Published at Saturday, May 11th 2019. by Fabienne Pelletier in Color by Number.
Coloring Books And Worksheets: What’s The Value Of ’Staying In The Lines’? Crayons, of course. Scented markers. Colored pencils, resharpened. And coloring books by the jillions. Why do people like coloring so much? For grown-ups, I can totally get the nostalgia — and the simple pleasure of creating something. But here at NPR Ed, we’re all about kids and learning. And so, as parents head to the store this summer with their back-to-school lists, we thought this question was worth a serious look: Do coloring books have any educational value? Do they squash creativity like a bug or, as some sites suggest, promote the development of fine motor skills? I’ve seen my daughter bring home worksheets from elementary school, asking her to color in this or that picture after answering a math or word problem. And, I’ve wondered as I watched her complete these assignments, ”Isn’t this busywork?”. I’ve always thought coloring books are, educationally speaking, bad news. That ”staying in the lines” isn’t really the kind of independent and creative thinking we want to nurture. Am I right? So, as part of our Tools of the Trade series, here’s a look at kids and coloring books and whether they have any place in the classroom.
Who Should Be Credited with the Creation of Paint-by-Number: Michelangelo or Leonardo DA Vinci? Some people dismiss paint-by-number as an elementary, formulaic painting system. Everyone is entitled to their own opinion, but it’s worth mentioning that Leonardo DA Vinci is rumored to have created the first painting-by-number system. In his book Math and the Mona Lisa: The Art and Science of Leonardo DA Vinci, Bülent Atalay wrote, “Painting by number may not be as egregious a pursuit as one might imagine. Leonardo himself invented a form of it, assigning assistants to paint areas on a work that he had already sketched out and numbered.” Other sources suggest that Michelangelo should be credited with the invention of the painting system. Either way, paint-by-number had anything but humble beginnings.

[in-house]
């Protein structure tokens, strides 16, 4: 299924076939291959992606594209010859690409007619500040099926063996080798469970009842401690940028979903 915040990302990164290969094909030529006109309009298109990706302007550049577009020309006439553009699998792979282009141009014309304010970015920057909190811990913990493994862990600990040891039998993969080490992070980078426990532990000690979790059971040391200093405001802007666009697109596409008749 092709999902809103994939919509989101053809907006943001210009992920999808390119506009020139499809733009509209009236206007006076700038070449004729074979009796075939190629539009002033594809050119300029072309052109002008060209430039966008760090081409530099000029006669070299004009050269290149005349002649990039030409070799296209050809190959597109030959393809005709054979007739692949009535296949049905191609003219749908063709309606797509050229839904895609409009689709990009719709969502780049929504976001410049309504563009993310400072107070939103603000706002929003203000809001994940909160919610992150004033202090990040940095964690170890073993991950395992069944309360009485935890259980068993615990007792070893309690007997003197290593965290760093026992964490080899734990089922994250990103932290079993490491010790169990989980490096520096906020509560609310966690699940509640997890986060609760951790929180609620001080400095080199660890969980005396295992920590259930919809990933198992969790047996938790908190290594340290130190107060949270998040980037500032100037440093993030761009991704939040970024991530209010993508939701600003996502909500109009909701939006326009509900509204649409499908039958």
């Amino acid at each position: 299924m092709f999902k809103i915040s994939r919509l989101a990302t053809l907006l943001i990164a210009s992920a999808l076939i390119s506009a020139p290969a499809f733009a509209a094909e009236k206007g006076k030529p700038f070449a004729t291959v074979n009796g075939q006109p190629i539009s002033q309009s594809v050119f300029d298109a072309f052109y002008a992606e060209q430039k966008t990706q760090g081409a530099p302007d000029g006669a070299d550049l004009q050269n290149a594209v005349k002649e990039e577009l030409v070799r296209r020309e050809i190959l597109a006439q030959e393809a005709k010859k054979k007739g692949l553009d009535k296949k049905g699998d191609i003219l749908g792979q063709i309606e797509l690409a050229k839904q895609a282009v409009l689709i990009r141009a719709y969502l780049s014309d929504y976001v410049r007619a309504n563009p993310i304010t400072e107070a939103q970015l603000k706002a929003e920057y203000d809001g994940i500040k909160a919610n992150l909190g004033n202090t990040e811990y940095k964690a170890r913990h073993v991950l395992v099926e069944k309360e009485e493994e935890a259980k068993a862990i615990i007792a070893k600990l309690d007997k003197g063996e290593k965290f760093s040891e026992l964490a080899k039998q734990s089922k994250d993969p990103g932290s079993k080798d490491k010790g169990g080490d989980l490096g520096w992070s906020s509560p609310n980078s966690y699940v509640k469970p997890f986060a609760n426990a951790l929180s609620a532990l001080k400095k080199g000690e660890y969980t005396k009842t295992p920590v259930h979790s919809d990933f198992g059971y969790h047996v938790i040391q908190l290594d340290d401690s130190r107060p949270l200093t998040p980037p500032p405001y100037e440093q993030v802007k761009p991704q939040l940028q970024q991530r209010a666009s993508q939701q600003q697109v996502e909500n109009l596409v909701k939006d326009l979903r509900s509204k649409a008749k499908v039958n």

Since tomorrow is National Coloring Book Day, today seems like a good day to talk about color by number exercises, and some of the principal benefits of color by number activities, and why they are good exercises to give to your kids, either at home or in a classroom setting. So here we go: Color by number exercises encourage creativity, But wait, you might say… color by number exercises give children defined colors and limits… why would this support creativity and imagination? Well, if you have children who don’t naturally want to draw or color, or feel timid doing so, color by number exercises offer a “safe zone” that kids can use to practice working with color and design. This can lead to future drawing, painting, or coloring activities.
Kids love activities that allow them to be creative, and coloring is arguably one of the most popular artistic pastimes for young children. Research has shown that children enjoy numerous developmental benefits when they participate in arts and crafts, and while coloring on its own can lead to a variety of educational lessons, color by number activities are more advanced and provide enhanced learning opportunities. By better understanding some of the most important lessons that these fun-filled activities will teach your child, you can find ways to incorporate these fun-filled games into his daily activities.
Children learn the meaning of symbols. Color by number worksheets are fantastic in helping children understand that symbols have meaning. Not only do children get better at color recognition when using color by number pages, children also learn that numbers can be used to represent other things and aren’t only just for counting. Later on, children will be able to grasp that different objects in their surroundings can actually be used as a symbol for other things and have other meanings. It’s just undeniable that symbolic understanding is important to function well in the society we live in.
Color by number printable build fine motor skills, For younger students, coloring “between the lines” helps to build fine motor skills in the hands and fingers. It helps with children’s dexterity, hand-eye coordination, and skills with manipulating tools. This is not as much of a benefit for older kids, but it is definitely something the younger kids should practice. This will eventually lead to future skills with writing letters and writing in cursive. Color by number printable introduce students to colors, Color by number pages are a good way to teach color theory to children. Initial color by number pages can introduce colors like red, yellow, blue, green – the primary colors and secondary colors. Later color by number pages can introduce more complicated colors like magenta, cerulean, and amber. Color by number pages can help introduce kids to fine arts.
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